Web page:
GALLERY: Film Stars, Race Cars, And Multi-Million-Dollar Frozen Lake Drifting At The I.C.E. St. Moritz 2022
Photography by Luca Danilo Orsi
We try not to drive our prized cars through the snow on a regular basis. Losing traction is fun; losing metal to rust, less so. But there are exceptions to every rule, and The I.C.E. St. Moritz is a perfect example. It also helps when the snow is of the fresh alpine variety and not the salt-infused slush that most of us plow through each winter.
All of the trappings of a world-class concours are present in St. Moritz—millions of dollars of cars, a destination location, etc.—but this event separates itself from the typical show season’s events by taking place in the dead of winter on a frozen lake, rather than on the grounds of a royal residence on a bright summer day. With last year’s edition cancelled due to the virus, this year’s I.C.E. was a more-than-welcome excuse to spend a weekend around cars and people who appreciate them.
The fifty-odd cars that officially participated were grouped by theme—cinema, motorsport, and the ever-vague “lifestyle”—and despite this relatively small number, there was plenty of variety on display, from Meyers Manx dune buggies churning snow instead of sand, to the iconic 1960s Ferrari GTs, all the way to the modern side of the spectrum with a selection of recent and current supercars. Porsches, Maseratis, Lamborghinis, Minis, Fords, Jaguars, and more took to the snowy circuit this past weekend, many of them hauling a set of skis, a sled, or some spares on their roofs and trunks.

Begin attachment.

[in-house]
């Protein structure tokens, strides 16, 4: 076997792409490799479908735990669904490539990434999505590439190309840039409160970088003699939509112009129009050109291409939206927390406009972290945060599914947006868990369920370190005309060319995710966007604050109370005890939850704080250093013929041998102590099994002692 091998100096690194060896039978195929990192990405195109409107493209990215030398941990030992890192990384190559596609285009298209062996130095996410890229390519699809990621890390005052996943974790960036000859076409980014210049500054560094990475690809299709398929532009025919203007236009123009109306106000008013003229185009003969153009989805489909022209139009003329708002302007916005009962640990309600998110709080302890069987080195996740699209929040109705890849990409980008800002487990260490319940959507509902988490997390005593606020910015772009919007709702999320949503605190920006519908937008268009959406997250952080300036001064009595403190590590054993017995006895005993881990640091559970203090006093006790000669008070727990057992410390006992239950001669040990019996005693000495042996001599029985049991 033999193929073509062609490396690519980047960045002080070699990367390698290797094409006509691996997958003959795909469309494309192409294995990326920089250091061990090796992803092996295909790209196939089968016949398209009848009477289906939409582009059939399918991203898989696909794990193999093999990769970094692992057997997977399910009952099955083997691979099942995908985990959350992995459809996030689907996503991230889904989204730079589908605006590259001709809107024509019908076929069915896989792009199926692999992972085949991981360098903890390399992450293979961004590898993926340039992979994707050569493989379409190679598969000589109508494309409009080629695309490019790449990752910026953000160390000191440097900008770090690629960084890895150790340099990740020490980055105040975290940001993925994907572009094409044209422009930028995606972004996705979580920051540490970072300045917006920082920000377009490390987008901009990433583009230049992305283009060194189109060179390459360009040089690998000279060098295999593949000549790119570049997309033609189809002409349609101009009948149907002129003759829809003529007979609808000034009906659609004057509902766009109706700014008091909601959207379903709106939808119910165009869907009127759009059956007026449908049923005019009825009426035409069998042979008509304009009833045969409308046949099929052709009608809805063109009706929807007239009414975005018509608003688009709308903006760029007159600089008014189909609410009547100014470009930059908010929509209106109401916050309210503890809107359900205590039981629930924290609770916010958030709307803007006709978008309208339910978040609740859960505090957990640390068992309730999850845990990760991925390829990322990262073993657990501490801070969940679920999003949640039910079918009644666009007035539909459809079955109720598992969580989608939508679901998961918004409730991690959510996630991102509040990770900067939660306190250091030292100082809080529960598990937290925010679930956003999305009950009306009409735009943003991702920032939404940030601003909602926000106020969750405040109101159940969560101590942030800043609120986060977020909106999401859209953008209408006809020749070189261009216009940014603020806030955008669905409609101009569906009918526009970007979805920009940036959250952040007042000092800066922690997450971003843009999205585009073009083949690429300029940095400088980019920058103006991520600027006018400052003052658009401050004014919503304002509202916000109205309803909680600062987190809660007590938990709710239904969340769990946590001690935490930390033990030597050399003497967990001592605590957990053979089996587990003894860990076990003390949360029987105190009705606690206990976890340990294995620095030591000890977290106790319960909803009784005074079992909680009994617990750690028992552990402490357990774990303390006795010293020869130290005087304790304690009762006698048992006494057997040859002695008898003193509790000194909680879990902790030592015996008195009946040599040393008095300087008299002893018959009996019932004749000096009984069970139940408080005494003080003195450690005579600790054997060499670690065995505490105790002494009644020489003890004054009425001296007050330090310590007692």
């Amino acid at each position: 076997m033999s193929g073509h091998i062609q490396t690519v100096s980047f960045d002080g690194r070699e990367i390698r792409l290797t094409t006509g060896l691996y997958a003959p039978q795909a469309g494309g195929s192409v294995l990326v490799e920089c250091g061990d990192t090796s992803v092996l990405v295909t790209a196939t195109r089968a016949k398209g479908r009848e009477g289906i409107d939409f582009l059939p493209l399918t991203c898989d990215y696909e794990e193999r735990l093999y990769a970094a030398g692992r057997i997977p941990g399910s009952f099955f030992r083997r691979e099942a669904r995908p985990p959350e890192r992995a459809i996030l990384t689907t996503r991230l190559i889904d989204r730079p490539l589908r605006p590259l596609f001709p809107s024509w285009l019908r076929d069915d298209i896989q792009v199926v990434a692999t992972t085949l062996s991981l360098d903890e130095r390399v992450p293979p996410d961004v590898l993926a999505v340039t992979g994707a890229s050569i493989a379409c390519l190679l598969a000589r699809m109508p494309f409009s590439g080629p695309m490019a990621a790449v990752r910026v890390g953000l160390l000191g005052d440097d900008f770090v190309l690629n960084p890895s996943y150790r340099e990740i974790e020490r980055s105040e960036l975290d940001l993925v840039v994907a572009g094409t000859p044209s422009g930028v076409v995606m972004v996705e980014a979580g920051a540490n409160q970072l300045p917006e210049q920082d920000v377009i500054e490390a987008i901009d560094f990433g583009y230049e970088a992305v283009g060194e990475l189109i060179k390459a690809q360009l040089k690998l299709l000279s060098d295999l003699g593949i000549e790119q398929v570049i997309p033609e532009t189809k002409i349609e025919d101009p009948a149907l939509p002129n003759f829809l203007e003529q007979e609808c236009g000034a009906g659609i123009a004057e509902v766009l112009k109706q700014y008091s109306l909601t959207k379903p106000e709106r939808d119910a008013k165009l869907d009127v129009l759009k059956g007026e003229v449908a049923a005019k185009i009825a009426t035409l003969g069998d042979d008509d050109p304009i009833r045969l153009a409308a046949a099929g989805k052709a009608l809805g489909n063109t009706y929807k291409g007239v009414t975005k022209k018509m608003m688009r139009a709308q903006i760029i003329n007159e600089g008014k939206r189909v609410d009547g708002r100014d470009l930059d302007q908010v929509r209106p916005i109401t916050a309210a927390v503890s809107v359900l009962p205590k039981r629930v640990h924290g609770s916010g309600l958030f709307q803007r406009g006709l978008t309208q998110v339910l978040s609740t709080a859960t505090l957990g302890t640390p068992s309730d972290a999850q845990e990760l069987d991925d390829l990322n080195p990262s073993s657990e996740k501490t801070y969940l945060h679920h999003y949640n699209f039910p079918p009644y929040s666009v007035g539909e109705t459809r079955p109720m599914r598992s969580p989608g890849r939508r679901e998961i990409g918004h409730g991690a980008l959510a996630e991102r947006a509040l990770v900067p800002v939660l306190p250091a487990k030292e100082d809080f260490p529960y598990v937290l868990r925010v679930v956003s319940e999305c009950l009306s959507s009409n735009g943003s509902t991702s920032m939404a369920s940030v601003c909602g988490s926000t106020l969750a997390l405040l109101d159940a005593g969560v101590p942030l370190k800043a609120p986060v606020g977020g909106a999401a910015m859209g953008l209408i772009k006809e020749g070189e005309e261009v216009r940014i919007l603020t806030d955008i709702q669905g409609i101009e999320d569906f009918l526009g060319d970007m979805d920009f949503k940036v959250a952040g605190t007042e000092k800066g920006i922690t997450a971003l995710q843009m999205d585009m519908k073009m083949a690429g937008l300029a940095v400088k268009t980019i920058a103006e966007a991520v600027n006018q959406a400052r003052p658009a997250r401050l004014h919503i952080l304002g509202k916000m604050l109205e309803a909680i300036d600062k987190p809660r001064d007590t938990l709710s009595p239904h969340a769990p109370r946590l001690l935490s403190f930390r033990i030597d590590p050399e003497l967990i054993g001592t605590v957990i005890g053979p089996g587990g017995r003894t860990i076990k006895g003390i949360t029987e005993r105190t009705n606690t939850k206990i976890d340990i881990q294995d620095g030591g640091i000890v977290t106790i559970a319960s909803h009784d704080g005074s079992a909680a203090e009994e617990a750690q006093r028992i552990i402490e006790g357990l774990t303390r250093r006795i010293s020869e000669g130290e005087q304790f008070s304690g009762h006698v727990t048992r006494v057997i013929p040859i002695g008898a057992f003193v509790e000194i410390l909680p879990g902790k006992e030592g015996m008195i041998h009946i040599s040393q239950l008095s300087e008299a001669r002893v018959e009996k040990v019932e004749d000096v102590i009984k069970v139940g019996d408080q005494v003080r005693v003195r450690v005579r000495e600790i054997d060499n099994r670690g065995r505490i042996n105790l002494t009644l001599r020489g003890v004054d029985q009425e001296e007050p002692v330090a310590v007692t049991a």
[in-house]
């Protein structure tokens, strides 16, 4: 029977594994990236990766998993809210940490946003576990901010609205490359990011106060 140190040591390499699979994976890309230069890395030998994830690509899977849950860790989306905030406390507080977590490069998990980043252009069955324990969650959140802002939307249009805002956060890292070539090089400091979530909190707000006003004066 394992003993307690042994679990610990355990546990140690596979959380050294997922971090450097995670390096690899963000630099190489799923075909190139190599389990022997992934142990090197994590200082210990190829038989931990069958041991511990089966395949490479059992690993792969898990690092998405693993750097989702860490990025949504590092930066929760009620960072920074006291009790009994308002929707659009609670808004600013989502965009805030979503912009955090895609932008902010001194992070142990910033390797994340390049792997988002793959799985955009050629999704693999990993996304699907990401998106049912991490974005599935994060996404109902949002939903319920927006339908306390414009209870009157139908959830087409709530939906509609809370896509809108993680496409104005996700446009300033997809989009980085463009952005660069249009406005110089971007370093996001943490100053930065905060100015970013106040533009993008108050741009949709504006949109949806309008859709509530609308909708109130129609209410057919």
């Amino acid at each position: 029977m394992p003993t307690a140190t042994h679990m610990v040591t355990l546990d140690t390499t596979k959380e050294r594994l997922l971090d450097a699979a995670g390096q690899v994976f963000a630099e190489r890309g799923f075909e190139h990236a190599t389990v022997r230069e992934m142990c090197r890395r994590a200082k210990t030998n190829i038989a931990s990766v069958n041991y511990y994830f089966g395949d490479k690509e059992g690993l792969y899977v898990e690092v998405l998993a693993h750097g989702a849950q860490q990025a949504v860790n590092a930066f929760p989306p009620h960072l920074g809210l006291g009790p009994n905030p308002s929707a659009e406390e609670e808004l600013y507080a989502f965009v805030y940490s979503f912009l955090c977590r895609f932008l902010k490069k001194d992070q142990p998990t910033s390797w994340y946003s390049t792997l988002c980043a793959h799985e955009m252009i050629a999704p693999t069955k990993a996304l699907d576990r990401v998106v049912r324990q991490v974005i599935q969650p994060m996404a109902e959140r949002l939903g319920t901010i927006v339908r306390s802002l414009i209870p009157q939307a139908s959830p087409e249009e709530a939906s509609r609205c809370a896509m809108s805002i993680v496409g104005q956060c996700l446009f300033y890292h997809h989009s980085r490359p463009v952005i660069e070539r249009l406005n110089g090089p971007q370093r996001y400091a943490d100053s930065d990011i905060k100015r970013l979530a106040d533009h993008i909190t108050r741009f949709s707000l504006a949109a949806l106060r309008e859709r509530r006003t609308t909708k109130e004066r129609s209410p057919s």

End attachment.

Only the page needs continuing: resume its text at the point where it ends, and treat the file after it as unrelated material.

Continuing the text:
The 2022 jury, chaired by Marco Makaus, author, historian, collector’s expert, “voice” of the Mille Miglia, as well as creator and Patron of THE I.C.E. St. Moritz, is made up of experts and representatives from various sectors—not only from the world of cars, but also from the fashion, arts, design, and horology spheres.
Some of the notable vehicles in attendance included a one-of-four long-nose alloy-bodied Ferrari 275 GTB, the Lamborghini Miura that starred in the original The Italian Job, a Jaguar C-Type that’s been in the same family since the 1970s, an ex-works Mini Cooper S with period rally wins, a 1939 Maserati 4CL Grand Prix car, the Meyers Manx that Steve McQueen drove in The Thomas Crown Affair, a real Jaguar XKSS, a Polizia Ferrari 250 GTE, a 250 GTO for good measure, an Aston Martin DB5 kitted out with Q division gear, the lifted and desert-ready Jules-livery Rolls Royce Corniche, Simon Kidston’s purple Countach, the streamliner-esque Mercedes 300SL Porter Special, and a gorgeous Maserati A6GCS.
The weather for the event was a typically beautiful bluebird day in the Swiss Alps, and above the din of engines and happy conversation the sounds of tire chains, cold starts, and the underfoot crunch of snow characterized the soundscape of the weekend on the lake. There is a reason that most classic-car-centric events pick the summertime months, but this Swiss take on a concours is a refreshing change of scenery, and proof that even the rarest and most coveted cars don’t need to hibernate for the full season.